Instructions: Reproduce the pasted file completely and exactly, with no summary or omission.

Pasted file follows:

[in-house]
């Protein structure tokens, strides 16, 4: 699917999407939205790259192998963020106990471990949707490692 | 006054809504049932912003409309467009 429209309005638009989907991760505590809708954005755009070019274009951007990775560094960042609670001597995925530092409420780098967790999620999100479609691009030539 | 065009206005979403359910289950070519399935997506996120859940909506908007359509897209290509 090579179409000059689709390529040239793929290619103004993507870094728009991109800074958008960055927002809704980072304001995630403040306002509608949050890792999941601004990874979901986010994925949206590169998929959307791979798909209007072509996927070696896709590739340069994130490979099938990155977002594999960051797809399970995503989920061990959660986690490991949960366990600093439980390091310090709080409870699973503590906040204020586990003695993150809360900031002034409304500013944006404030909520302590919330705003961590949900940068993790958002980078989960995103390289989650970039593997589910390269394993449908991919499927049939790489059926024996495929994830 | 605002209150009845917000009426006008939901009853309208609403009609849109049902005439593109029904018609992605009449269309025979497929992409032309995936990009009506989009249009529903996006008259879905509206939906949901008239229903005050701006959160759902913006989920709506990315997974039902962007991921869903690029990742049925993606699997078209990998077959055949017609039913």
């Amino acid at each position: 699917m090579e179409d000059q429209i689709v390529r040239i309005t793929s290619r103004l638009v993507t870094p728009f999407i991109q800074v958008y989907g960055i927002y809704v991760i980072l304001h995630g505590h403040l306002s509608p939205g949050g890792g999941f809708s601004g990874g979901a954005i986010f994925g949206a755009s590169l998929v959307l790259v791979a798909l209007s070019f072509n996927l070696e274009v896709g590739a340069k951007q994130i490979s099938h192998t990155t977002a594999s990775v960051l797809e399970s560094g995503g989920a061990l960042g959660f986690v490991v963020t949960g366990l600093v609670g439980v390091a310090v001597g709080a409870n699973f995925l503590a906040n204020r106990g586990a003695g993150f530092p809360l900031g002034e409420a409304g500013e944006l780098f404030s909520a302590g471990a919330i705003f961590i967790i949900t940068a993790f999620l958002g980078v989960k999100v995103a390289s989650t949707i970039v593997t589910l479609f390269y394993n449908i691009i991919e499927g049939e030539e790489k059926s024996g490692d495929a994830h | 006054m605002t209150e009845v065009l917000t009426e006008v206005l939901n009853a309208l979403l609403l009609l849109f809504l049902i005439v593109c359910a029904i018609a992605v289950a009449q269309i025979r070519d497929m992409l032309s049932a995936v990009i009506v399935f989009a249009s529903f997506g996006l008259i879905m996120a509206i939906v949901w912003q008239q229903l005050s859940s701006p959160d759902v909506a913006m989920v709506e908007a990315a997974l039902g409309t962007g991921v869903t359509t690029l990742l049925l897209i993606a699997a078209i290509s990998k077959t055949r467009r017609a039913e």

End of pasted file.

[in-house]
């Protein structure tokens, strides 16, 4: 699917999407939205790259192998963020106990471990949707490692 | 006054809504049932912003409309467009 429209309005638009989907991760505590809708954005755009070019274009951007990775560094960042609670001597995925530092409420780098967790999620999100479609691009030539 | 065009206005979403359910289950070519399935997506996120859940909506908007359509897209290509 090579179409000059689709390529040239793929290619103004993507870094728009991109800074958008960055927002809704980072304001995630403040306002509608949050890792999941601004990874979901986010994925949206590169998929959307791979798909209007072509996927070696896709590739340069994130490979099938990155977002594999960051797809399970995503989920061990959660986690490991949960366990600093439980390091310090709080409870699973503590906040204020586990003695993150809360900031002034409304500013944006404030909520302590919330705003961590949900940068993790958002980078989960995103390289989650970039593997589910390269394993449908991919499927049939790489059926024996495929994830 | 605002209150009845917000009426006008939901009853309208609403009609849109049902005439593109029904018609992605009449269309025979497929992409032309995936990009009506989009249009529903996006008259879905509206939906949901008239229903005050701006959160759902913006989920709506990315997974039902962007991921869903690029990742049925993606699997078209990998077959055949017609039913």
């Amino acid at each position: 699917m090579e179409d000059q429209i689709v390529r040239i309005t793929s290619r103004l638009v993507t870094p728009f999407i991109q800074v958008y989907g960055i927002y809704v991760i980072l304001h995630g505590h403040l306002s509608p939205g949050g890792g999941f809708s601004g990874g979901a954005i986010f994925g949206a755009s590169l998929v959307l790259v791979a798909l209007s070019f072509n996927l070696e274009v896709g590739a340069k951007q994130i490979s099938h192998t990155t977002a594999s990775v960051l797809e399970s560094g995503g989920a061990l960042g959660f986690v490991v963020t949960g366990l600093v609670g439980v390091a310090v001597g709080a409870n699973f995925l503590a906040n204020r106990g586990a003695g993150f530092p809360l900031g002034e409420a409304g500013e944006l780098f404030s909520a302590g471990a919330i705003f961590i967790i949900t940068a993790f999620l958002g980078v989960k999100v995103a390289s989650t949707i970039v593997t589910l479609f390269y394993n449908i691009i991919e499927g049939e030539e790489k059926s024996g490692d495929a994830h | 006054m605002t209150e009845v065009l917000t009426e006008v206005l939901n009853a309208l979403l609403l009609l849109f809504l049902i005439v593109c359910a029904i018609a992605v289950a009449q269309i025979r070519d497929m992409l032309s049932a995936v990009i009506v399935f989009a249009s529903f997506g996006l008259i879905m996120a509206i939906v949901w912003q008239q229903l005050s859940s701006p959160d759902v909506a913006m989920v709506e908007a990315a997974l039902g409309t962007g991921v869903t359509t690029l990742l049925l897209i993606a699997a078209i290509s990998k077959t055949r467009r017609a039913e």